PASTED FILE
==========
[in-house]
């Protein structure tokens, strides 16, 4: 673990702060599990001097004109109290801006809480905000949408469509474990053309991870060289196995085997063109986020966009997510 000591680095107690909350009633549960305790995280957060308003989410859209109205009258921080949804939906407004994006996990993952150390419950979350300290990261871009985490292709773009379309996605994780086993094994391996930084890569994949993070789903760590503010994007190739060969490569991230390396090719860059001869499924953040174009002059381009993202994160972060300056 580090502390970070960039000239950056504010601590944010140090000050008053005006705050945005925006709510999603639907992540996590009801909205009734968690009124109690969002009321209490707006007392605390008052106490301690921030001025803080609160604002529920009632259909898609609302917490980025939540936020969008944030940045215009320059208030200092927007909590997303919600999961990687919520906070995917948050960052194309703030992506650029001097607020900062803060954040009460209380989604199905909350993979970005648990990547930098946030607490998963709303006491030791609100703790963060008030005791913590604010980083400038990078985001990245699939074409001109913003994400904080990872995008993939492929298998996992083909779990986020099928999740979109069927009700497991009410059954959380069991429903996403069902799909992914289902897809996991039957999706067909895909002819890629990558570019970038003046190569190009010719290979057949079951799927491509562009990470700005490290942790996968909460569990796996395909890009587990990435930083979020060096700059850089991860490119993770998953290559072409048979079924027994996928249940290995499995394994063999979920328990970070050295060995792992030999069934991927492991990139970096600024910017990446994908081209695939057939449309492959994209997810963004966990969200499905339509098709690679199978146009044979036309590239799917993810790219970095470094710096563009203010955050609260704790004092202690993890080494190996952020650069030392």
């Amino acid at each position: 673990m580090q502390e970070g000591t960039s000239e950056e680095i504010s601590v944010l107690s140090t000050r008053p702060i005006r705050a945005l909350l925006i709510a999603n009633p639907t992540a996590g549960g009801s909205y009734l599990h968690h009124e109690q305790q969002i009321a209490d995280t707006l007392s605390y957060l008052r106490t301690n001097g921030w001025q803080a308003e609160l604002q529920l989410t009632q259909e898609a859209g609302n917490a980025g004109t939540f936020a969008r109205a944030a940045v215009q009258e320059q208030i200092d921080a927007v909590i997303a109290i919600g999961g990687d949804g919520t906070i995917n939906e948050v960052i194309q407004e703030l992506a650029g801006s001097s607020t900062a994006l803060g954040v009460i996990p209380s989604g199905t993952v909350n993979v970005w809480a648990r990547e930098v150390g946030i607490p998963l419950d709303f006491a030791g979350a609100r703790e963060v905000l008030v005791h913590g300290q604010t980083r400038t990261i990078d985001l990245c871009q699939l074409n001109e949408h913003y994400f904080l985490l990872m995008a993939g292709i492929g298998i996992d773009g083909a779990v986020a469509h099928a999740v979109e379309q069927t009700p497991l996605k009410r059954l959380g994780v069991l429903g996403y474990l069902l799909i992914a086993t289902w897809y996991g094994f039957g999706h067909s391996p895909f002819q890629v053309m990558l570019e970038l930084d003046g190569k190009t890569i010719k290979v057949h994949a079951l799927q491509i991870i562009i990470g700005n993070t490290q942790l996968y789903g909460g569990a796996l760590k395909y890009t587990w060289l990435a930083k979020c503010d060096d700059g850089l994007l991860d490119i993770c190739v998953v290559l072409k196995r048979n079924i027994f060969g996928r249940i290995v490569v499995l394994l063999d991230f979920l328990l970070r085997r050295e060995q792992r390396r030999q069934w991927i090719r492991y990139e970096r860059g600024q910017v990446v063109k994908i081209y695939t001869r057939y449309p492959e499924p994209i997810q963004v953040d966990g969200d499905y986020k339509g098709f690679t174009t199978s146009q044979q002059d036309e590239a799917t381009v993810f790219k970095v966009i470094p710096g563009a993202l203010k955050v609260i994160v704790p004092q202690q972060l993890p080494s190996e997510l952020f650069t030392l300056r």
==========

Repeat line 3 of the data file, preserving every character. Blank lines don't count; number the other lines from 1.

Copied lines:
């Amino acid at each position: 673990m580090q502390e970070g000591t960039s000239e950056e680095i504010s601590v944010l107690s140090t000050r008053p702060i005006r705050a945005l909350l925006i709510a999603n009633p639907t992540a996590g549960g009801s909205y009734l599990h968690h009124e109690q305790q969002i009321a209490d995280t707006l007392s605390y957060l008052r106490t301690n001097g921030w001025q803080a308003e609160l604002q529920l989410t009632q259909e898609a859209g609302n917490a980025g004109t939540f936020a969008r109205a944030a940045v215009q009258e320059q208030i200092d921080a927007v909590i997303a109290i919600g999961g990687d949804g919520t906070i995917n939906e948050v960052i194309q407004e703030l992506a650029g801006s001097s607020t900062a994006l803060g954040v009460i996990p209380s989604g199905t993952v909350n993979v970005w809480a648990r990547e930098v150390g946030i607490p998963l419950d709303f006491a030791g979350a609100r703790e963060v905000l008030v005791h913590g300290q604010t980083r400038t990261i990078d985001l990245c871009q699939l074409n001109e949408h913003y994400f904080l985490l990872m995008a993939g292709i492929g298998i996992d773009g083909a779990v986020a469509h099928a999740v979109e379309q069927t009700p497991l996605k009410r059954l959380g994780v069991l429903g996403y474990l069902l799909i992914a086993t289902w897809y996991g094994f039957g999706h067909s391996p895909f002819q890629v053309m990558l570019e970038l930084d003046g190569k190009t890569i010719k290979v057949h994949a079951l799927q491509i991870i562009i990470g700005n993070t490290q942790l996968y789903g909460g569990a796996l760590k395909y890009t587990w060289l990435a930083k979020c503010d060096d700059g850089l994007l991860d490119i993770c190739v998953v290559l072409k196995r048979n079924i027994f060969g996928r249940i290995v490569v499995l394994l063999d991230f979920l328990l970070r085997r050295e060995q792992r390396r030999q069934w991927i090719r492991y990139e970096r860059g600024q910017v990446v063109k994908i081209y695939t001869r057939y449309p492959e499924p994209i997810q963004v953040d966990g969200d499905y986020k339509g098709f690679t174009t199978s146009q044979q002059d036309e590239a799917t381009v993810f790219k970095v966009i470094p710096g563009a993202l203010k955050v609260i994160v704790p004092q202690q972060l993890p080494s190996e997510l952020f650069t030392l300056r």